By Steve Rizer
What constitutes a reasonable baseline schedule? This is one of 14 common questions concerning the legalities of construction scheduling that ARCADIS U.S. Inc. Associate Vice President John Livengood addressed during a webinar that WPL Publishing held last week.
“Whatever the contract requires” is what constitutes a reasonable baseline schedule, Livengood told the webinar audience, noting that detailed schedule specifications do not necessarily ensure good schedules. He explained that some contracts, such as governmental contracts, might have 10-15 pages of Critical Path Method instructions. “On the other hand, your typical standard form AIA [American Institute of Architects] contract has a very, very simple, one- or two-line requirement” merely stating that the contractor will develop a schedule. “So, it really varies all over the place.”
Livengood reported that courts basically have decided that the absence of a “feasible and reasonable” plan makes schedules useless as a tool for planning a project or proving entitlement to time. In making this point, he alluded to the following cases: Fortec Contractors v. U.S., 8 Cl.Ct. 490 (1985); Nello L. Teer Co., ENGBCA, No. 4376, 86-3, BCA 19,326 (1986); and Pathman Construction Co., ASBCA, No. 23,392, 85-2 BCA, 18,096 (1985).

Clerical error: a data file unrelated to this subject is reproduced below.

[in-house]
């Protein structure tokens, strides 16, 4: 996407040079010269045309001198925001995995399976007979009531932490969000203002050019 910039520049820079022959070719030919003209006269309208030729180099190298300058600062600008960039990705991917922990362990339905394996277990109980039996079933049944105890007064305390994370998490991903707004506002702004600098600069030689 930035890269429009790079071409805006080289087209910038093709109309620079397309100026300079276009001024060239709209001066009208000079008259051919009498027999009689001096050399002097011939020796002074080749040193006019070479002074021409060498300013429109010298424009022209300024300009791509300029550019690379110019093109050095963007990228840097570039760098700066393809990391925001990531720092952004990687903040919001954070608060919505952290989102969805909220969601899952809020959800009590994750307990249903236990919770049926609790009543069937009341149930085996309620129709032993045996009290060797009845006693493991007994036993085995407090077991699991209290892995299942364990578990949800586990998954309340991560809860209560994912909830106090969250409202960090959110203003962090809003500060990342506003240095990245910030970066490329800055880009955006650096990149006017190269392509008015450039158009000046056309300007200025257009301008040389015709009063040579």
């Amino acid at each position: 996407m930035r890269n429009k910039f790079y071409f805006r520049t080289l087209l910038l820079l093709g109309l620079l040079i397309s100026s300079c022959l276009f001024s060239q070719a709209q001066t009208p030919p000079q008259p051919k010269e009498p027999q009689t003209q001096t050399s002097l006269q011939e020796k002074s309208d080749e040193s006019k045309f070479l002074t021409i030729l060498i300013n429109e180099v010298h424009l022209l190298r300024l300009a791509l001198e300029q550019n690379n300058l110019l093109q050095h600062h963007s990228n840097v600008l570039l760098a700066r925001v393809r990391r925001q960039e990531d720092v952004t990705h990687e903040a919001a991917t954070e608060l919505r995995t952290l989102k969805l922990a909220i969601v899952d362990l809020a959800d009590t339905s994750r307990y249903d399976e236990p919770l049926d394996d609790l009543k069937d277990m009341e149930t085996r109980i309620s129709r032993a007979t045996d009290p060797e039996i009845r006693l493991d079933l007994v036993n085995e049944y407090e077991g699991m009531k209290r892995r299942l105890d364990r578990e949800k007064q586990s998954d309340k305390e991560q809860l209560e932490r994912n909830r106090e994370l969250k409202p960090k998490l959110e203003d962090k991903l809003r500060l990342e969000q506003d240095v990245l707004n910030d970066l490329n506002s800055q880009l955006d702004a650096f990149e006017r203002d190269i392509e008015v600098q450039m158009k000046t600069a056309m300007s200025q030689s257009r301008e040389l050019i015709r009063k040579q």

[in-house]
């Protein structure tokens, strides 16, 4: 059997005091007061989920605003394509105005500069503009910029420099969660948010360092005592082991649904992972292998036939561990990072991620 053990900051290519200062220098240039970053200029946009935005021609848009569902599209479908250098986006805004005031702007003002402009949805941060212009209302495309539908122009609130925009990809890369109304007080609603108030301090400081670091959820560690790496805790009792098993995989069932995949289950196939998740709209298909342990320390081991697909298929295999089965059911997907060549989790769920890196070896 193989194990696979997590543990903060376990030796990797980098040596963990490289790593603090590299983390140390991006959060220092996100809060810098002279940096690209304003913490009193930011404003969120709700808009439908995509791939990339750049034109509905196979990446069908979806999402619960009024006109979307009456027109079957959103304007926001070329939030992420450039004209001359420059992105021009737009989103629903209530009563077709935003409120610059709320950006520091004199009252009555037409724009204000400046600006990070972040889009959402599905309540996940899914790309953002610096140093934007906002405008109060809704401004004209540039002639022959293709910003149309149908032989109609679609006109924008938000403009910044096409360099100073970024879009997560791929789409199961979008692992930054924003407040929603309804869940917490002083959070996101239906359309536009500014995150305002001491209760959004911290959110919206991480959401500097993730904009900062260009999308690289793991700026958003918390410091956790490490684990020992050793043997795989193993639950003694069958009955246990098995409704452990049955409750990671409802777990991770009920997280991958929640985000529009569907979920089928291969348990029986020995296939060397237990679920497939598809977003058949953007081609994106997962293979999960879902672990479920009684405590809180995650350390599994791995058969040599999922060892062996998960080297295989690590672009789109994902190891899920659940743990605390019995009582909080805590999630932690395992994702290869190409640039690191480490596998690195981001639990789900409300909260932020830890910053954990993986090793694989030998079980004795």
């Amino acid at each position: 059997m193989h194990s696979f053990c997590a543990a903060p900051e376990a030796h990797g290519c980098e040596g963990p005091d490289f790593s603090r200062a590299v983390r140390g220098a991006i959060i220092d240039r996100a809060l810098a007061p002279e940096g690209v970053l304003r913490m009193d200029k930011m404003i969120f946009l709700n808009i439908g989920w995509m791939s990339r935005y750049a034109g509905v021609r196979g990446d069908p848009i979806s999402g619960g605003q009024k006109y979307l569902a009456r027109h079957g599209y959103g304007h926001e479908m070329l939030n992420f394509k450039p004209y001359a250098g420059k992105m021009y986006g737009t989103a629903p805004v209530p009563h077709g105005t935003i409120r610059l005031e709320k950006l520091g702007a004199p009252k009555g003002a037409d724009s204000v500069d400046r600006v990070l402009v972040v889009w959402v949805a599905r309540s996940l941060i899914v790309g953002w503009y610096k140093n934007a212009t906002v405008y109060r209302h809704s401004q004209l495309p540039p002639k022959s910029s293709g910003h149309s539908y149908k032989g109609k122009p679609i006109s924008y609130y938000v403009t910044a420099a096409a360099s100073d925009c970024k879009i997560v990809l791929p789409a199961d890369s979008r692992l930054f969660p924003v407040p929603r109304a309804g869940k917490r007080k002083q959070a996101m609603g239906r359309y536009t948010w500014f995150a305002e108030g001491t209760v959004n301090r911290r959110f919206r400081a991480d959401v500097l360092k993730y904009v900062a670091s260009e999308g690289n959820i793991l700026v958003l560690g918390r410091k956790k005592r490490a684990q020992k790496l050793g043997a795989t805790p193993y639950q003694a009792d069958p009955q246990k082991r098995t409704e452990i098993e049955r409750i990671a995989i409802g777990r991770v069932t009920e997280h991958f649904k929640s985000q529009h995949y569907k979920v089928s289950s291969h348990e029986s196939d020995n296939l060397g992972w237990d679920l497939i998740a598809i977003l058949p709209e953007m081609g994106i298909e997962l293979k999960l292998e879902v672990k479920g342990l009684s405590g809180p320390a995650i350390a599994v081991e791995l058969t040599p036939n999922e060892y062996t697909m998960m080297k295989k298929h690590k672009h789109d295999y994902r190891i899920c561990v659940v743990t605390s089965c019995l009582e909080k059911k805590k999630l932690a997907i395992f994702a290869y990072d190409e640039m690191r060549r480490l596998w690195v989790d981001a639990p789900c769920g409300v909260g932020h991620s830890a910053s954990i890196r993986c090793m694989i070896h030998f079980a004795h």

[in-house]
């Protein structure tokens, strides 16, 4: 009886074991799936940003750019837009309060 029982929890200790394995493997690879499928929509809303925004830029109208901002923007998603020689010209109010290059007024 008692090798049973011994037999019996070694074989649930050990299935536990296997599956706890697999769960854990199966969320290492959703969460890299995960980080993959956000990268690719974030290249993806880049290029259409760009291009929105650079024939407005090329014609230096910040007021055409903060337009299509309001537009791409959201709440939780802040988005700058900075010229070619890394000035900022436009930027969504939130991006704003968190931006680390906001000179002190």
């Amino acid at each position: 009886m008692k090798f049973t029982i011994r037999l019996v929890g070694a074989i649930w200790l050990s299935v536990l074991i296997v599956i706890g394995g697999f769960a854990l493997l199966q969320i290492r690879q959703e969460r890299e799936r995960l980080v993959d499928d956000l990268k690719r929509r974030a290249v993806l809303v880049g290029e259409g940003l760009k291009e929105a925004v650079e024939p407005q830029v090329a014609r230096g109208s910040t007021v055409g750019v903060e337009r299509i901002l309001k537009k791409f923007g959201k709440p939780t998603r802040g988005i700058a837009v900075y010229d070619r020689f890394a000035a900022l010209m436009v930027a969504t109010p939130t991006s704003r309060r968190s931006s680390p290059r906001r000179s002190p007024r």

Here are a few of the other questions that Livengood answered:
- “Do baseline schedules have to plan for weather?” The answer: “Yes. The schedule must show a plan for dealing with predictable ‘planned (normal) adverse weather’ days.”
- “Are updates required?” The answer: “Virtually all contracts require that the contractor provide periodic updates. Court decisions concerning periodic updates are similar to those related to baseline schedules.”
- “What about float-ownership clauses?” The answer: Courts have not addressed, specifically, the issue of float-ownership clauses.
To purchase a recording of the 90-minute webinar, entitled “The Law of Schedules: Legal Implications of the Construction Schedule and Historical Perspective and Recent Case Law," visit http://constructionpronet.com/Products/LegalImplications2013.aspx.